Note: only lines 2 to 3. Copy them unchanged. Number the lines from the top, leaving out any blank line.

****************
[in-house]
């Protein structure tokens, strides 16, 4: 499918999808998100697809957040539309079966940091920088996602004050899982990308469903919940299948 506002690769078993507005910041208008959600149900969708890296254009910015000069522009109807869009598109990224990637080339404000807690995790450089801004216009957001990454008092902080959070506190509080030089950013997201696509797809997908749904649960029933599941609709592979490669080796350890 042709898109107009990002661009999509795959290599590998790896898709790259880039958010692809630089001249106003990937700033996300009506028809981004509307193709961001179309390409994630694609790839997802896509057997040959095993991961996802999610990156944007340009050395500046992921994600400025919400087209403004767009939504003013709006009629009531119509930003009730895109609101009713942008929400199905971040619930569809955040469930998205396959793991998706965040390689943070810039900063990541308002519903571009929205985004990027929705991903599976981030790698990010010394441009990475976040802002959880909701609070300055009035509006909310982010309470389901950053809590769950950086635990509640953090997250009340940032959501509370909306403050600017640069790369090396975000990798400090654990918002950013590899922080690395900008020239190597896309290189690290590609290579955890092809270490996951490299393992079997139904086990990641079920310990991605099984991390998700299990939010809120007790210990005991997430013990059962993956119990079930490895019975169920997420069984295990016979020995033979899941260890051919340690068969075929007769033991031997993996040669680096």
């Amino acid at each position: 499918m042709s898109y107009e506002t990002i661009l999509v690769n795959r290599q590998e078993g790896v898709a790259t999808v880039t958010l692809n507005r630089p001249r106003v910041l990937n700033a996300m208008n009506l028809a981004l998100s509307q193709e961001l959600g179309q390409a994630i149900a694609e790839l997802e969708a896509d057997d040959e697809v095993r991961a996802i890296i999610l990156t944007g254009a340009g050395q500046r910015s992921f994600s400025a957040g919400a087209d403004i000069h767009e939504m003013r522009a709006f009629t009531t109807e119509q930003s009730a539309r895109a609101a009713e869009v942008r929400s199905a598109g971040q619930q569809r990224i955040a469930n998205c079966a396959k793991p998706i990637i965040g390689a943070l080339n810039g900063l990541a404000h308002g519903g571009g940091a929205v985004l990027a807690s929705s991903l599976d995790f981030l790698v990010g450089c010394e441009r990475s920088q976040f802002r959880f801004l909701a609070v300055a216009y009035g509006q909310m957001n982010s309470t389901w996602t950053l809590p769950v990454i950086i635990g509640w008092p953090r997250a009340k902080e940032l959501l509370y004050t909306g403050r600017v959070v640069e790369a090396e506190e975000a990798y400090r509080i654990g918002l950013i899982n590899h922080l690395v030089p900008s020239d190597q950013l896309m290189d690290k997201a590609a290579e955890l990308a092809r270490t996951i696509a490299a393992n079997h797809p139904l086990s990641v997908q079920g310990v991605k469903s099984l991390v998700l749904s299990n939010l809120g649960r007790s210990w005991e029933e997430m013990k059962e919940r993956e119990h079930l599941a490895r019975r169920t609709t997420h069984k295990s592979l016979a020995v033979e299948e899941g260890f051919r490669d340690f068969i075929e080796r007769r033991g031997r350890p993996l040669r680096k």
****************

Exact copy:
């Protein structure tokens, strides 16, 4: 499918999808998100697809957040539309079966940091920088996602004050899982990308469903919940299948 506002690769078993507005910041208008959600149900969708890296254009910015000069522009109807869009598109990224990637080339404000807690995790450089801004216009957001990454008092902080959070506190509080030089950013997201696509797809997908749904649960029933599941609709592979490669080796350890 042709898109107009990002661009999509795959290599590998790896898709790259880039958010692809630089001249106003990937700033996300009506028809981004509307193709961001179309390409994630694609790839997802896509057997040959095993991961996802999610990156944007340009050395500046992921994600400025919400087209403004767009939504003013709006009629009531119509930003009730895109609101009713942008929400199905971040619930569809955040469930998205396959793991998706965040390689943070810039900063990541308002519903571009929205985004990027929705991903599976981030790698990010010394441009990475976040802002959880909701609070300055009035509006909310982010309470389901950053809590769950950086635990509640953090997250009340940032959501509370909306403050600017640069790369090396975000990798400090654990918002950013590899922080690395900008020239190597896309290189690290590609290579955890092809270490996951490299393992079997139904086990990641079920310990991605099984991390998700299990939010809120007790210990005991997430013990059962993956119990079930490895019975169920997420069984295990016979020995033979899941260890051919340690068969075929007769033991031997993996040669680096």
């Amino acid at each position: 499918m042709s898109y107009e506002t990002i661009l999509v690769n795959r290599q590998e078993g790896v898709a790259t999808v880039t958010l692809n507005r630089p001249r106003v910041l990937n700033a996300m208008n009506l028809a981004l998100s509307q193709e961001l959600g179309q390409a994630i149900a694609e790839l997802e969708a896509d057997d040959e697809v095993r991961a996802i890296i999610l990156t944007g254009a340009g050395q500046r910015s992921f994600s400025a957040g919400a087209d403004i000069h767009e939504m003013r522009a709006f009629t009531t109807e119509q930003s009730a539309r895109a609101a009713e869009v942008r929400s199905a598109g971040q619930q569809r990224i955040a469930n998205c079966a396959k793991p998706i990637i965040g390689a943070l080339n810039g900063l990541a404000h308002g519903g571009g940091a929205v985004l990027a807690s929705s991903l599976d995790f981030l790698v990010g450089c010394e441009r990475s920088q976040f802002r959880f801004l909701a609070v300055a216009y009035g509006q909310m957001n982010s309470t389901w996602t950053l809590p769950v990454i950086i635990g509640w008092p953090r997250a009340k902080e940032l959501l509370y004050t909306g403050r600017v959070v640069e790369a090396e506190e975000a990798y400090r509080i654990g918002l950013i899982n590899h922080l690395v030089p900008s020239d190597q950013l896309m290189d690290k997201a590609a290579e955890l990308a092809r270490t996951i696509a490299a393992n079997h797809p139904l086990s990641v997908q079920g310990v991605k469903s099984l991390v998700l749904s299990n939010l809120g649960r007790s210990w005991e029933e997430m013990k059962e919940r993956e119990h079930l599941a490895r019975r169920t609709t997420h069984k295990s592979l016979a020995v033979e299948e899941g260890f051919r490669d340690f068969i075929e080796r007769r033991g031997r350890p993996l040669r680096k």